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I first met the Values Voters as a young man, encouraged by their belief that the character of public servants mattered. They believed, even until recently, that our elected officials should live good, if not exemplary lives. The Values Voter has sadly passed away, and I dedicate this column to our collective loss.

Back in the 1980s, when I was a boy, I lived in a conservative home, in a conservative town, in a conservative state. We were taught that the Republican Party and the conservative movement represented the best of our country’s moral strength. We were told by Reagan that America was to be a “Shining City upon a hill,” the symbol to the world of freedom, strength, and moral authority.

In his final address, Reagan talked about a sailor who came across a boat of refugees. When the so-called “boat people” saw the American ship, they exclaimed “Hello, American sailor — Hello, Freedom Man.” This was the America I was taught to believe in as a boy, and it was something special, something to which we all aspired. America was a place that many people admired, a place both powerful and compassionate. Many countries aspired to be like us, to break the fetters of communism and authoritarianism.

This was the America that birthed the Values Voters. They believed that America and its leaders were something unique, a people held to a high standard of personal and professional conduct. And I believed, too! It was a heady time: the Iron Curtain fell, and the Soviet Union crumbled. America was ascendant, and we believed we were in that position because we strived to be something exceptional.

Then came the Clinton years, a time filled with rapid economic and social changes. My first experiences living overseas were during this time, and I was always gratified to see how much people admired my country and my presidents. But as we know, Clinton had his moral failings, which became public and led to his impeachment by the House of Representatives.

Even at that time, there was an aftertaste of hypocrisy (i.e. Newt Gingrich leading the charge against Clinton while also openly unfaithful to his wife), but much of the Values Voters movement claimed that the moral failings of Clinton should encourage us to seek a leader who lived a better personal life. George W. Bush squeaked into office, promising a restoration of dignity to the White House. And I may be engaging in hindsight bias, but he was a decent man. I disagreed with many of his policies, particularly foreign policies, but George W. Bush was a decent man. He was faithfully married and self-disciplined, and I believe he tried to do what was best.

As I have mentioned in previous column, even my friends overseas who deeply disagreed with our foreign policy still believed in the vision of America. They still believed that America was a “Shining City on a hill.” Their problems with President Bush were not reflective of a hatred of America, but a disappointment that his policies betrayed their vision of America as a just and fair power. And the Values Voters continued to believe that a strong moral character was the basis of good leadership.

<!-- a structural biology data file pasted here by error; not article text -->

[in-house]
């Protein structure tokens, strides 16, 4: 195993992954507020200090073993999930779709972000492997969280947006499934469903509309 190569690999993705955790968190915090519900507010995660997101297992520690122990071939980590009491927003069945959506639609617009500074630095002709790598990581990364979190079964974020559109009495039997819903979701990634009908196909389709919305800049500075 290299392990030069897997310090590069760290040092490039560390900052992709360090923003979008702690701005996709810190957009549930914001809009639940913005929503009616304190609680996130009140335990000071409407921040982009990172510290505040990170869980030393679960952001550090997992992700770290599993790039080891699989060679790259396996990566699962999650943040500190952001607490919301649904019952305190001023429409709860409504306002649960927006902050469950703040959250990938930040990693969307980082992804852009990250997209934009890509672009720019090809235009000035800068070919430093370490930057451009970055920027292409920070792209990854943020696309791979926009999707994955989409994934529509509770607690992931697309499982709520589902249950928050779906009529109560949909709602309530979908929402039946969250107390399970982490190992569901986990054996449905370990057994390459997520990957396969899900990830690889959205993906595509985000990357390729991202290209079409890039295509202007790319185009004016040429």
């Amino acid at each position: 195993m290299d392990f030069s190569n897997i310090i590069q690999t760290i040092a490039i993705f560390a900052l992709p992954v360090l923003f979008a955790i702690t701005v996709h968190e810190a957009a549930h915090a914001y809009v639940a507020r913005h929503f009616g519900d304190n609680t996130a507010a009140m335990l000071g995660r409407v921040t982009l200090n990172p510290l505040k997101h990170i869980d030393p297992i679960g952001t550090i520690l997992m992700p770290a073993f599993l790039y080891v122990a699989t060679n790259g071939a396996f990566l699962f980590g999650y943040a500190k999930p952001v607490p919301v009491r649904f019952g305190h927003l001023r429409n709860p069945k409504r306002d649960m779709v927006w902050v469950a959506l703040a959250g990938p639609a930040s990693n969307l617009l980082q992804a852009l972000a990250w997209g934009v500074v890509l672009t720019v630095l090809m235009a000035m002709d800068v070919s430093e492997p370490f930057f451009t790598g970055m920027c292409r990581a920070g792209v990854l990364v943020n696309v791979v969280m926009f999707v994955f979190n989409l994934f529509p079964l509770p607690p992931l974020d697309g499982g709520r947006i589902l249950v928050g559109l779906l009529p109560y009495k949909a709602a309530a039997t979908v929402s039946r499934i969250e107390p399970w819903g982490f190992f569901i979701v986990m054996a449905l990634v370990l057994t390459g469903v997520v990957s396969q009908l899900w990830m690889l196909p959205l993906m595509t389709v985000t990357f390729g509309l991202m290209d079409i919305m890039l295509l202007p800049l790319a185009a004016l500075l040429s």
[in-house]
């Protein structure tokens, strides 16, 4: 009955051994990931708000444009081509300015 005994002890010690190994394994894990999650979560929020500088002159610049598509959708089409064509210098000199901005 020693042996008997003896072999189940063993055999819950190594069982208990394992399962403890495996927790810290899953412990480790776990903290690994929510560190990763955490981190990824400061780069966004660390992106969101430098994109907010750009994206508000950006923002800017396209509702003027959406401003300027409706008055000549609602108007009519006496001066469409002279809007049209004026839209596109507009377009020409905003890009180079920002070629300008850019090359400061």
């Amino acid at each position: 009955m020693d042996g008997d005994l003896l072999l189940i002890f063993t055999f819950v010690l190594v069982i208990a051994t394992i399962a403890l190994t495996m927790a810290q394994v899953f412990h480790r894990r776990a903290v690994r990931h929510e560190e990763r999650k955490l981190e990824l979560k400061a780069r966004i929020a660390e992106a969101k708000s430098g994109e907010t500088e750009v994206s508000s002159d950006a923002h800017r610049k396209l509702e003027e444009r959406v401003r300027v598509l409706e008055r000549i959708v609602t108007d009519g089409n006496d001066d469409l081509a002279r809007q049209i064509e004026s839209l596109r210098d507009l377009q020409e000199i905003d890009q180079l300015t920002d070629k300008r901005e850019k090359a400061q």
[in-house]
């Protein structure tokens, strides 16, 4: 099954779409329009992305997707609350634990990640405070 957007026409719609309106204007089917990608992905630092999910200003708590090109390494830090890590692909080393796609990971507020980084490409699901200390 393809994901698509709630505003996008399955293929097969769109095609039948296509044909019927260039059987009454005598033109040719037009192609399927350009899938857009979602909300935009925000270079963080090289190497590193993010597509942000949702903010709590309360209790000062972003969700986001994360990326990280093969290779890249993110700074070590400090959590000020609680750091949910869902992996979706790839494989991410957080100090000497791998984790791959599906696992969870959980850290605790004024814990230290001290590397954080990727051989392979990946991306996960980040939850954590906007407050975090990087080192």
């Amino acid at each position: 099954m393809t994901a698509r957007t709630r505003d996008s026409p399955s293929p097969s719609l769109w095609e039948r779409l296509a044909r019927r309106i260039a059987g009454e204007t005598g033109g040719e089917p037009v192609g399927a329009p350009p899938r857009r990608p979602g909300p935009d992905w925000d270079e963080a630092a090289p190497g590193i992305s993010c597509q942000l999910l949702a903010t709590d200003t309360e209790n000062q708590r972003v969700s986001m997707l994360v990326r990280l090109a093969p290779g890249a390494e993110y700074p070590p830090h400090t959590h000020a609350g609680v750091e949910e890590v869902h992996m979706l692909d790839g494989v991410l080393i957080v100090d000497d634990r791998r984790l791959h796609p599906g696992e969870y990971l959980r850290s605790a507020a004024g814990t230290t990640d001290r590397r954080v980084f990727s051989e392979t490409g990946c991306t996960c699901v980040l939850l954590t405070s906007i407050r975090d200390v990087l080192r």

Alas, for so many of us, conservative and liberal alike, these seem almost like the good old days. Despite all of his “Make America Great Again” rhetoric, we have a president with a deeply pessimistic vision of America. When Trump was challenged in an interview with Bill O’Reilly on his support for Putin and his violence toward his own citizens, Trump replied, “There are a lot of killers. You think our country is so innocent?”

And with Trump’s deep cynicism and dark rhetoric have gone the Values Voters. In a set of PPRI/Brookings surveys from 2011 and 2016 (just before Trump was elected), you see a massive shift among many of the white, evangelical Values Voters on whether personal character matters in political leaders: “In 2011, 30 percent of white evangelicals said that ‘an elected official who commits an immoral act in their personal life can still behave ethically and fulfill their duties.’ Today, 72 percent do.” The Values Voter has been ailing for a while, but this was the diagnosis of a fatal disease. The Values Voter has abandoned his values.

This week we have President Trump actively campaigning for Senate candidate Roy Moore, a man accused of dating underage girls while he was in his 30s, including the molestation of a 14-year old girl. These accusations are credible enough that even other Republicans, like Mitch McConnell, have said, “I believe the women.” But the Republican National Committee and the Republican president have put their support behind him. Most other Republicans are staying silent.

Parts of the Values Voter movement seem to have left me behind some time ago, but I mourn the loss of these idealistic, morally-minded people. While there are a few lone conservative voices still speaking up, like Mitt Romney, Jeff Flake, and the senior Alabama Senator Richard Shelby, the deafening silence is simply the indication that the patient is dead. Listen to the long, sad tone of the heart monitor; the Values Voter has passed on.

Matthew Whoolery holds a doctorate in psychology and is an instructor at Brigham Young University-Idaho. He can be reached by email at